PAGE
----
openssl_openssl-3.0.0-alpha7 80% (single) : 0:00:41 - 56 reports
postgres_REL 50% (single) : 0:00:29 - 799 reports
postgres_REL 80% (single) : 0:00:21 - 62 reports
protobuf_v3.13.0-CSA-patched 50% (single) : 0:00:30 - 51 reports
protobuf_v3.13.0-CSA-patched 80% (single) : 0:00:20 - 20 reports
qtbase_v6.2.0 50% (single) : 0:04:12 - 1195 reports
qtbase_v6.2.0 80% (single) : 0:04:15 - 200 reports
sqlite_version-3.33.0 50% (single) : 0:00:05 - 284 reports
sqlite_version-3.33.0 80% (single) : 0:00:02 - 42 reports
tmux_2.6 50% (single) : 0:00:02 - 35 reports
tmux_2.6 80% (single) : 0:00:01 - 1 reports
twin_v0.8.1 50% (single) : 0:00:01 - 54 reports
twin_v0.8.1 80% (single) : 0:00:01 - 9 reports
vim_v8.2.1920 50% (single) : 0:00:02 - 227 reports
vim_v8.2.1920 80% (single) : 0:00:03 - 32 reports
xerces_v3.2.3 50% (single) : 0:00:08 - 125 reports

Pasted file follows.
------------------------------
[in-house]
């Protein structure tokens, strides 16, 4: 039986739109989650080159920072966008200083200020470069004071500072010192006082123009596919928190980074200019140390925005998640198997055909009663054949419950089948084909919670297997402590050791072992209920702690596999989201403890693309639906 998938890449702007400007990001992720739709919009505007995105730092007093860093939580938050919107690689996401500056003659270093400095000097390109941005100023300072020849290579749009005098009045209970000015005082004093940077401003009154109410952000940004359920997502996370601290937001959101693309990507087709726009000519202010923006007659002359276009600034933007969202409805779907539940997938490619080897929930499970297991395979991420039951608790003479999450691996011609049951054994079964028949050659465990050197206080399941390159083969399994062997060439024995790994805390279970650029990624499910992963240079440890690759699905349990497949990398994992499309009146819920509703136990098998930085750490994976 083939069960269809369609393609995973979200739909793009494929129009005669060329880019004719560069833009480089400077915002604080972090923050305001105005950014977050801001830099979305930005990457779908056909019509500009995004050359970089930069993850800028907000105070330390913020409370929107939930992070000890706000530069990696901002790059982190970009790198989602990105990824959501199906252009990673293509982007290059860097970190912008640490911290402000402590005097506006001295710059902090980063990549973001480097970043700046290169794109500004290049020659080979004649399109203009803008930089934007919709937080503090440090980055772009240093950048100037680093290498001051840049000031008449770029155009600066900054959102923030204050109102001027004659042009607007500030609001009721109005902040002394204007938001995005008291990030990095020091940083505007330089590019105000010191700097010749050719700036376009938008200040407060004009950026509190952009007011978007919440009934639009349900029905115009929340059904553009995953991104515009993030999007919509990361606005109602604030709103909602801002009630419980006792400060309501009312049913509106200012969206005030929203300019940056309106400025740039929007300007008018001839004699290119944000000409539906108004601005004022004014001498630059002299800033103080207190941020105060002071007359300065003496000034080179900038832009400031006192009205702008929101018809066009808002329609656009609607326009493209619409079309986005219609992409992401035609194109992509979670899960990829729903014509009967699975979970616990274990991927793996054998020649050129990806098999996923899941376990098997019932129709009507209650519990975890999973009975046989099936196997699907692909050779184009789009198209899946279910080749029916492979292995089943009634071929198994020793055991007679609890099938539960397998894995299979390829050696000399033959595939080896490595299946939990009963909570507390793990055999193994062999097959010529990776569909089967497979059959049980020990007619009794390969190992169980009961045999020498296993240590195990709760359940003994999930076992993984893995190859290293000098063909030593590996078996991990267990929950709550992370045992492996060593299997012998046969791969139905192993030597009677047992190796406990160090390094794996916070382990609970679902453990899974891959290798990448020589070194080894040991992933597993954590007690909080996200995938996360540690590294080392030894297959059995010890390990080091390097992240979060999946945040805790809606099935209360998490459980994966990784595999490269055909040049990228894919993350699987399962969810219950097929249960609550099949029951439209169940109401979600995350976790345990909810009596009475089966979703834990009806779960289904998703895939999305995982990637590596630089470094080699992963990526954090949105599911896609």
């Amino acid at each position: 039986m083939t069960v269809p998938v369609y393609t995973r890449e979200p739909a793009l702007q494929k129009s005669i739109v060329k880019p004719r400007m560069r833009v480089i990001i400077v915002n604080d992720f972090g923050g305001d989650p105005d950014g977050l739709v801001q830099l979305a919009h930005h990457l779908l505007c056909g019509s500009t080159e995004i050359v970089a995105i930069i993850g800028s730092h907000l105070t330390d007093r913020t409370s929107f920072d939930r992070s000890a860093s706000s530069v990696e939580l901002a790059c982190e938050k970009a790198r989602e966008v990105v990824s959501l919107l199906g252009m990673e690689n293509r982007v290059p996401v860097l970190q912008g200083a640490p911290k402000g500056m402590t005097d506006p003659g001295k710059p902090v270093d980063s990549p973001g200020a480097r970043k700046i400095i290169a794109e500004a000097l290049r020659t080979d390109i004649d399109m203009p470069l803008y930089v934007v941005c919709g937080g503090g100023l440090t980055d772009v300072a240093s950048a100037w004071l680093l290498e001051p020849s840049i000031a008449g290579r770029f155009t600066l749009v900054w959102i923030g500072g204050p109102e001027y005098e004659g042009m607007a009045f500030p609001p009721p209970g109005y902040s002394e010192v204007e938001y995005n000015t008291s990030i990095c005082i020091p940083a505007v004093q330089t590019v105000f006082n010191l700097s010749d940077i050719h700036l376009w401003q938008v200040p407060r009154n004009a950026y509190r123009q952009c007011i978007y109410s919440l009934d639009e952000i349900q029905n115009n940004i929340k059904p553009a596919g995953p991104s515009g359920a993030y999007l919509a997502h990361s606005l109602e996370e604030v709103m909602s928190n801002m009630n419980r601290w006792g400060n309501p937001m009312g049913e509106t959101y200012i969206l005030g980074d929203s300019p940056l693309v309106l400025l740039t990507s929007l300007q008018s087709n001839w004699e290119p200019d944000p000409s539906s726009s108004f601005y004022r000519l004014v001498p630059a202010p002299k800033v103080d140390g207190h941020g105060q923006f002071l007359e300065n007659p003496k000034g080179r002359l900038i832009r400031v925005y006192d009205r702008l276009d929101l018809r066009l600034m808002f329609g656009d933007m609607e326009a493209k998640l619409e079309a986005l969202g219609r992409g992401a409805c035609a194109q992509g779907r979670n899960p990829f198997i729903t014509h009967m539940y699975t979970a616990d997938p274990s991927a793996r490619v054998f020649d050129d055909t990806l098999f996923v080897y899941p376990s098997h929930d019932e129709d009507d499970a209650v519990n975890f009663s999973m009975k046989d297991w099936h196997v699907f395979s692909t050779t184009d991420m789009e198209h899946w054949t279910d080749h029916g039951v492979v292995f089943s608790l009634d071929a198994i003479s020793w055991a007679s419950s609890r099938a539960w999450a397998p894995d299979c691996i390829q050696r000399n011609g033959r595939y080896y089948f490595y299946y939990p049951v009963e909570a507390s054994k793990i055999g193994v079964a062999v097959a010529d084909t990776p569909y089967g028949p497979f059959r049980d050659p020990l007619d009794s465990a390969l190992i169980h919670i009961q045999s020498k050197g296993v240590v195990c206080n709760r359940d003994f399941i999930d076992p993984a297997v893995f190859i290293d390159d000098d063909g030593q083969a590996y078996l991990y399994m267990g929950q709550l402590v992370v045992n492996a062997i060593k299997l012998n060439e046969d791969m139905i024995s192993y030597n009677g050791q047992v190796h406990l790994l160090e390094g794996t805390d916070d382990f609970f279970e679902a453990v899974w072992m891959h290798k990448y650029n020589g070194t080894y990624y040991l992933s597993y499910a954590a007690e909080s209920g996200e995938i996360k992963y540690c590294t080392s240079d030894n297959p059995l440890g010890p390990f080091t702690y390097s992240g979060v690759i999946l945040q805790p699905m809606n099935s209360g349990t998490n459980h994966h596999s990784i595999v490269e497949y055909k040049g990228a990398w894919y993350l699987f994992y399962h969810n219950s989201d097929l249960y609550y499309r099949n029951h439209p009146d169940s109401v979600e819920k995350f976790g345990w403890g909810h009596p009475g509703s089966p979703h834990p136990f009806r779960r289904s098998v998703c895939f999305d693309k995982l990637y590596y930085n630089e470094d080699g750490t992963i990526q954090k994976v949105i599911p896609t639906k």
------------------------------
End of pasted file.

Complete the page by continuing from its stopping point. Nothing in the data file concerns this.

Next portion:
xerces_v3.2.3 80% (single) : 0:00:08 - 9 reports

For completeness, here is the same report for the "multi TU" or "project level" mode. This measurement only includes the time it took for the diagnose phase to match, load the persistence, and emit diagnostics, and DOES NOT include the "collect" phase! However, it must be noted that the diagnose phase of this check only deals with printing diagnostics for matches, and no longer "counts", hence sometimes the numbers are lower than in the single-TU mode.

bitcoin_v0.20.1 50% (multi) : 0:00:50 - 320 reports
bitcoin_v0.20.1 80% (multi) : 0:00:31 - 92 reports
codechecker_v6.17.0 50% (multi) : 0:00:00 - 5 reports
codechecker_v6.17.0 80% (multi) : 0:00:00 - 0 reports
contour_v0.2.0.173 50% (multi) : 0:00:27 - 107 reports
contour_v0.2.0.173 80% (multi) : 0:00:27 - 8 reports
curl_curl-7 50% (multi) : 0:00:09 - 210 reports
curl_curl-7 80% (multi) : 0:00:10 - 104 reports
ffmpeg_n4.3.1 50% (multi) : 0:00:32 - 1790 reports